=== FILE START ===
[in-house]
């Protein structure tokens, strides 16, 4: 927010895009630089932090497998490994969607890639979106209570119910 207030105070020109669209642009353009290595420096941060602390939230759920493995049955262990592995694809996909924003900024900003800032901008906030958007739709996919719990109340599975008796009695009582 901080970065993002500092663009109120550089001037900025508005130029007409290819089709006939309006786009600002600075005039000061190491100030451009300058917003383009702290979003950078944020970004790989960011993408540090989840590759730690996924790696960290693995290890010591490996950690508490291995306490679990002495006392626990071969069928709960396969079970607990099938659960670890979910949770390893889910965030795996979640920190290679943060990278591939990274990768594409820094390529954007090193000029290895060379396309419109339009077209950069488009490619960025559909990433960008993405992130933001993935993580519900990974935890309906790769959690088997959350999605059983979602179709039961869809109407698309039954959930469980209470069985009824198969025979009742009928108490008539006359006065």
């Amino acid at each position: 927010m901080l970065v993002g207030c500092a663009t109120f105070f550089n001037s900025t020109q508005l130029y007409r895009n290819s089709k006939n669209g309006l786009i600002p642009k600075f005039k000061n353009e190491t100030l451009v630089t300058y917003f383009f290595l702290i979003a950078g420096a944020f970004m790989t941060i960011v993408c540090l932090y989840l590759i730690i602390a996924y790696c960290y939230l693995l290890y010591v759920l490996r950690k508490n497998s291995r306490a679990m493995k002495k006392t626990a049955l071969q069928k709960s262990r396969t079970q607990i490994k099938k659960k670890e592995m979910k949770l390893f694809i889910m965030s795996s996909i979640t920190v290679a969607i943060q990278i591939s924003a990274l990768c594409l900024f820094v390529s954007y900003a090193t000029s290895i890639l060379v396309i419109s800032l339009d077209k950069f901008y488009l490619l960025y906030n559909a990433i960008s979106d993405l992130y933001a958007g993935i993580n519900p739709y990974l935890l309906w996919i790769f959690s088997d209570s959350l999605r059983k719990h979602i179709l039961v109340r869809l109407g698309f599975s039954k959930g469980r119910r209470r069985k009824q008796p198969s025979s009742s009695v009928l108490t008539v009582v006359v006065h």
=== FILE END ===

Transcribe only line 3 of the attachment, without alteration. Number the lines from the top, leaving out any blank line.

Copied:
């Amino acid at each position: 927010m901080l970065v993002g207030c500092a663009t109120f105070f550089n001037s900025t020109q508005l130029y007409r895009n290819s089709k006939n669209g309006l786009i600002p642009k600075f005039k000061n353009e190491t100030l451009v630089t300058y917003f383009f290595l702290i979003a950078g420096a944020f970004m790989t941060i960011v993408c540090l932090y989840l590759i730690i602390a996924y790696c960290y939230l693995l290890y010591v759920l490996r950690k508490n497998s291995r306490a679990m493995k002495k006392t626990a049955l071969q069928k709960s262990r396969t079970q607990i490994k099938k659960k670890e592995m979910k949770l390893f694809i889910m965030s795996s996909i979640t920190v290679a969607i943060q990278i591939s924003a990274l990768c594409l900024f820094v390529s954007y900003a090193t000029s290895i890639l060379v396309i419109s800032l339009d077209k950069f901008y488009l490619l960025y906030n559909a990433i960008s979106d993405l992130y933001a958007g993935i993580n519900p739709y990974l935890l309906w996919i790769f959690s088997d209570s959350l999605r059983k719990h979602i179709l039961v109340r869809l109407g698309f599975s039954k959930g469980r119910r209470r069985k009824q008796p198969s025979s009742s009695v009928l108490t008539v009582v006359v006065h």